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The Politics Debate 2022: Economics, Environment and Eccentricity

Staff writer Kiren Graziano recounts the events of the annual KCL Political Debate and gives her take on the issues at hand.

On Monday October 17, the Politics Society held their annual political debate. I attended along with many of my fellow politics students, excited to listen to some controversial arguments from each party. 

The debaters consisted of two representatives from each of the three main parties: Conservatives (the Tories), Liberal Democrats, and Labour. There were five topics covered throughout the debate. They discussed the cost of living crisis, economic policy, the climate crisis, the UK in the world, and the NHS. 


The Conservative party opened with a strong plea to the audience to keep an open mind and really consider the choices laid out in front of us. Stating that they knew a lot of the audience had come to the debate with their minds made up, the Tory representatives asked us to look beyond our preconceptions and listen to the facts. They came across as well spoken and mature. They acknowledged their party’s mistakes, but maintained that the Conservatives were the right choice for the economy and for the UK.

The Liberal Democrats took a much more casual approach to their introduction. Introducing their party as the party of removing boundaries, being sure to clarify that they meant more than just economic boundaries; belittling the Tory emphasis on economic stability. Appearing very relatable, they focused on the idea that they stood for making people’s lives easier.

The Labour party opened by preempting strikes on Blair and Brown, stating that while the Tories will play the blame game, Labour’s own mistakes were nothing compared to the blunders that we’ve recently experienced from the Conservative party. Stating that “enough is enough” and that their party had “listened and learned,” the Labour representatives seemed ready to fix what the Tories have broken.  

The Cost of Living Crisis

The Tories went first on this topic. They blamed the global economic state, which felt a bit like a Liz Truss press junket. They pointed to fracking as a solution to become more energy independent and said that this was the way to “tackle the cost of living.”  

Labour went next, appearing somewhat more prepared than their counterparts. They argued for freezing bills and windfall taxes, instating a £1,900/year cap on energy bills, and insulating 18 million homes. They made a point that they would fund these policies from the treasury, not from borrowing. 

The Liberal Democrats closed this section of the debate. They came out in support of on-shore wind farms, housing insulation, and smart meters. They had good ideas, but were lacking in funding plans for these policies. However, they did patronise the Tory plan for fracking in the UK by pointing out that it was condemned by the founder of a major fracking company. 

Economic Policy

Labour opened this section of the debate by stating that describing the economic situation as “bleak” would be an understatement. They pointed to underinvestment, lack of skills and instability as reasons for the current crisis. They then pivoted to point at the ineptitude of the Conservative party; calling attention to the recent U-turns and “changing Prime Minister [every] 20 minutes.” This comment got some loud applause from the audience, myself included.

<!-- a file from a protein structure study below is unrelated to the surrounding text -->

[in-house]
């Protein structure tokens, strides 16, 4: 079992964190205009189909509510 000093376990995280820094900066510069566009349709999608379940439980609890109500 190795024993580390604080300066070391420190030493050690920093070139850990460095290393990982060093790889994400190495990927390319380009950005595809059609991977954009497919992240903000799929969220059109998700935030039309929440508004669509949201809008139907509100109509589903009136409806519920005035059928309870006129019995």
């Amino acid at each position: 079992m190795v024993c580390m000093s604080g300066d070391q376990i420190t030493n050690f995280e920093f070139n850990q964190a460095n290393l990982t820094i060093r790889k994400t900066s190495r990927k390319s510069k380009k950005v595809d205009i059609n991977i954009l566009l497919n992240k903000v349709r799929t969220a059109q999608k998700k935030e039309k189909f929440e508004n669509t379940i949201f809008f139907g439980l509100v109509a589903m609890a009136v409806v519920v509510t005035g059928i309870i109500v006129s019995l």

The Tories had to follow this attack, and they did so by sticking to traditional Conservative values on the economy. Aiming for a plan that allows people to keep what they earn, “as far as [your] talents take you.” The Tories said they wanted to remove barriers to business, to which Labour commented that the Conservatives were the barrier themselves. They said their government had a coherent plan, ironic considering recent events.  

The Liberal Democrats went last and agreed with the Labour party’s position. Stating that the economy in the 2010s (when they were in coalition with the Conservatives) was far better than what we have now, the Liberal Democrats suggested that the combination of themselves and Labour is a “whole lot better than the blue team.” They pointed out the fact that the infrastructure to import the cars we drive and the roads that we drive on are paid for by taxpayer money. A Tory representative shot back that his car was not owned by the state, a rebuttal that largely confused the audience. 

The Environment

The Liberal Democrats opened this section by pointing to years of failure by both parties. They reminded the audience of the 1976 heatwave which was 8 degrees Celsius cooler than the one this past summer. They made a powerful statement that without concrete steps the government is “digging graves in the global south.” Subsidising energy efficient homes, banning fracking, and being 80% renewable by 2030 were the goals outlined by the Liberal Democrats. They also made sure to point out that when off-shore wind farms took off Ed Davey, a Liberal Democrat, was Energy Minister. 

Labour went next, saying that we had to “recognise the scale and opportunity” of the climate crisis. They argued for being 100% renewable by 2030 and for banning fracking. Pointing out that fracking had been linked to earthquakes in a BGS report brought about my personal favourite moment from the debate. The Tory representatives repeatedly asked Labour to “name an earthquake caused by fracking,” to which Labour kindly invited them to read the British Geological Society (BGS) report. Then the Liberal Democrats came into the conversation with a list of earthquakes and damaged water sources that have been caused by fracking. It was a slam dunk shut down of the Tories.